Colonel Camp and his family left his old duty station for Georgetown on June 2. On June 8, while still on the way to Georgetown, one of the two vehicles the Colonel and his family had been authorized to take broke down, resulting in a 3-day delay in reaching Georgetown. The Colonel finally arrived there on June 12, flew from Austin to Rhode Island and back for his temporary duty, and on July 10 left Texas for Florida, arriving on July 16.
Upon his arrival at MacDill, Colonel Camp filed a claim for 3 additional days of per diem to cover the days he was delayed by mechanical problems. Paragraph 5160.B.2 of the Joint Federal Travel Regulations (JFTR) permits a member's commanding officer to authorize or approve additional travel time when, for reasons beyond the member's control, travel is delayed past the time that had been authorized.
Although MacDill approved Colonel Camp's request, the Air Force Accounting and Finance Office questioned allowing the Colonel any additional time. The Accounting and Finance Office pointed out that paragraph 5160.B.1 of the JFTR allows 1 day of travel time for each 350 miles of the official distance of the ordered travel. Based on the mileage from Fairchild to Georgetown, Colonel Camp should have arrived there in 6 days, traveling 350 miles per day. The Accounting and Finance Office maintained that because Colonel Camp's problems occurred on the seventh day out of Fairchild, while still on the way to Georgetown, he already had exceeded his authorized travel time for that part of the trip, so that no additional time was warranted. The Accounting and Finance Office also pointed out that the Colonel's car trouble may have delayed his arrival in Georgetown, but it did not affect his temporary duty in Rhode Island. Our Claims Group agreed that because the car broke down on the seventh day, no additional time could be approved.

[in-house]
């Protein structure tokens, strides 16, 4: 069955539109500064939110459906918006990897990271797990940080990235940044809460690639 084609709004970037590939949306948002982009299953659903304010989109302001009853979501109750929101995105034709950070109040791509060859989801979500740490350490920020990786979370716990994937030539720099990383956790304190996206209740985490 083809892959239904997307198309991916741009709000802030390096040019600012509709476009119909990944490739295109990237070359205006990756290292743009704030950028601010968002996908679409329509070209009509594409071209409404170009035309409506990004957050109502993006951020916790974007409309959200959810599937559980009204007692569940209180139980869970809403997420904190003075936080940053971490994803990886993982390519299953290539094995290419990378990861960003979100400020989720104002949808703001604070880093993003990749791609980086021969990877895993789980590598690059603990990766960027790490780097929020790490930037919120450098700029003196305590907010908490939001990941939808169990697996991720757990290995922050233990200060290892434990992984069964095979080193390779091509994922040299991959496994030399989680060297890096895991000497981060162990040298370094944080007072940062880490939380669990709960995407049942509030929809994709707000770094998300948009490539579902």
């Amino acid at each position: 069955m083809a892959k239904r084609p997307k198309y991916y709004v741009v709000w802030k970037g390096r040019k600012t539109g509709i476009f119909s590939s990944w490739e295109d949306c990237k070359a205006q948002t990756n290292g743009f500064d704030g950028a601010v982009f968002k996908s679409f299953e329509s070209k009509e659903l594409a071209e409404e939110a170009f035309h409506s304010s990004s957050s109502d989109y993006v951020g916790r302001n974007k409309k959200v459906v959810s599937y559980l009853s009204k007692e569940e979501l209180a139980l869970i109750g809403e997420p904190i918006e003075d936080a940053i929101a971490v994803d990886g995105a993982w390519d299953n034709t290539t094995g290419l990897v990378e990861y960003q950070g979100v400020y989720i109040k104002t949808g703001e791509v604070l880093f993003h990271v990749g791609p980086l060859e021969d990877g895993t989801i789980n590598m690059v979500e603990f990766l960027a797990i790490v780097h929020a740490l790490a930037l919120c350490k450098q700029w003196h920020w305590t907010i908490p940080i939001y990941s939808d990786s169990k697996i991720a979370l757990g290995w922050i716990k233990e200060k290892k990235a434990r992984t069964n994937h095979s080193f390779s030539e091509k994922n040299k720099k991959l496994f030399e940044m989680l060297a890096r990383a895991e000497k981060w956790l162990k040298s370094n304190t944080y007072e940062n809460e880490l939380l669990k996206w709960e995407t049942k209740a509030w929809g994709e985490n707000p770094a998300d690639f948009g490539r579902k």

In his request for reconsideration, Colonel Camp argues that the 350 mile calculation is only for purposes of determining the number of travel days to permit a member in issuing travel orders. The Colonel maintains that the regulation does not contemplate the type of "constructive travel" analysis between interim points on which the Accounting and Finance Office based its position.
We agree with Colonel Camp. JFTR paragraph 5160.B.1 is intended to establish a travel-time entitlement in connection with the issuance of orders changing a member's station. Nothing in the JFTR requires that a member actually travel at least 350 miles per day in order to be considered on official travel.